And if you want to move your investments from one service to WealthBar, the robo advisor will refund any transfer fees up to $150, but only for accounts worth higher than $25,000.
Accounts and Investment Types
WealthBar offers many types of investment accounts including corporate/business accounts, individual joint accounts, RDSP, LIRA, TFSA, LIF, RRIF, and RRSP.
Each of the low-cost ETF Portfolios contains around eight to 10 individual ETFs from Horizon, Vanguard, iShares, Purpose, and BMO. The service also includes estate planning, investment assessment, corporate tax planning, and tax optimization.
Private portfolios are offered in three risk levels. The aggressive private portfolio is oriented towards maximum growth but with higher volatility. The balanced private portfolio has moderate growth and a certain degree of volatility. Finally, the safety private portfolio offers marginally lower returns with lower volatility.
Suitability for Different Investment Budgets
In our review of WealthBar, we find the $1,000 minimum deposit great for small investors. However, you’ll want to keep an eye out on the fees. Again, this is not a bad thing considering you get more features and access to a human advisor, but it’s important to consider the fees nevertheless.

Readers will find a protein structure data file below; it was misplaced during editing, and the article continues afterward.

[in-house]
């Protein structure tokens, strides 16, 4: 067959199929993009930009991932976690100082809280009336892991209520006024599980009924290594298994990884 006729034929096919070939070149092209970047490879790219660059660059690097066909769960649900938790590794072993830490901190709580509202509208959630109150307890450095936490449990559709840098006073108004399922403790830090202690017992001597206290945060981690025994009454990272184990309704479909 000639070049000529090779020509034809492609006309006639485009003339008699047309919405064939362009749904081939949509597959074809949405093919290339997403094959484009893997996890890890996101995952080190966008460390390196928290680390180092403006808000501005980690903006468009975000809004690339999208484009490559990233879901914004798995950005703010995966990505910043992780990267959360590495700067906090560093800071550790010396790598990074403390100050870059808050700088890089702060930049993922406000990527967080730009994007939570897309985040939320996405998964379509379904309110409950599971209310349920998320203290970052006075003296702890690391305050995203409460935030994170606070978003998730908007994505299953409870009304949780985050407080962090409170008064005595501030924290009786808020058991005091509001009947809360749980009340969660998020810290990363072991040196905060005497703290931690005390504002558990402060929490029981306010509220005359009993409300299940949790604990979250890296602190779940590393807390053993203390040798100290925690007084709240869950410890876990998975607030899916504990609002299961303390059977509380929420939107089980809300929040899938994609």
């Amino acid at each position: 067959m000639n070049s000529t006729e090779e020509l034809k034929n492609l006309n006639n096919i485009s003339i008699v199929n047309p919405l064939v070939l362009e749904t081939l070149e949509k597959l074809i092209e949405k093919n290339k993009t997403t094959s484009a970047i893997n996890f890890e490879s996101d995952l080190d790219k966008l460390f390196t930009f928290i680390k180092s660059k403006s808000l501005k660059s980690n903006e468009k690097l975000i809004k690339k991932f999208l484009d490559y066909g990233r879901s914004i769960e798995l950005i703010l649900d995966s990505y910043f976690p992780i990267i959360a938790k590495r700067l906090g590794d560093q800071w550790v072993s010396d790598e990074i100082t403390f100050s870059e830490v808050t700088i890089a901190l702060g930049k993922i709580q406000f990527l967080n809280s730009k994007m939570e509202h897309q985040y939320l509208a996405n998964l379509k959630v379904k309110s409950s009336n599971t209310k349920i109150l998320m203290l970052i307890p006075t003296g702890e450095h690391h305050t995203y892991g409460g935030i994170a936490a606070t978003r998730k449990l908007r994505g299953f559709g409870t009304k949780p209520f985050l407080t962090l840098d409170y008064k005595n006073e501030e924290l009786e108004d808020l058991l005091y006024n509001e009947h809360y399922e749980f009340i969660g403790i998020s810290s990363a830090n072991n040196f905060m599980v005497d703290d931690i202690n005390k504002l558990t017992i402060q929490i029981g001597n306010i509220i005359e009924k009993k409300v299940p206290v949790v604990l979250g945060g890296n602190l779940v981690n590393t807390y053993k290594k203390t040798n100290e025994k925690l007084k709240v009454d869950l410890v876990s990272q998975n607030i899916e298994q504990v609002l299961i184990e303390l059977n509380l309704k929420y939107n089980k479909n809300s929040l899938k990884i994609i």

WealthBar is mostly suited for bigger and more experienced investors with a higher net worth – unless you don’t mind paying slightly higher annual fees in exchange for more services. But like all robo advisors, WealthBar will save you money when compared to investing in typical bank mutual funds.
We find WealthBar to be one of the better Canadian robo advisors in the industry. Where else can you get the chance to invest in private portfolios that are normally reserved for the biggest investors?
Considering that this hybrid service includes human financial advice and lower fees (for bigger investments), it seems WealthBar has all the bases covered for an easy-to-use and budget-friendly robo advisor.
But again, it depends on what you need in a robo advisor. If you have a large initial deposit (upwards of $100 to $500k), other Robo Advisors like Wealthsimple and NestWealth will charge lower fees overall.
However, only WealthBar offers private investment portfolios and a human advisor. This alone is reason enough why WealthBar remains an interesting choice.
And remember, if you use our special link to sign up, WealthBar will manage your first $15,000 for free for the first year.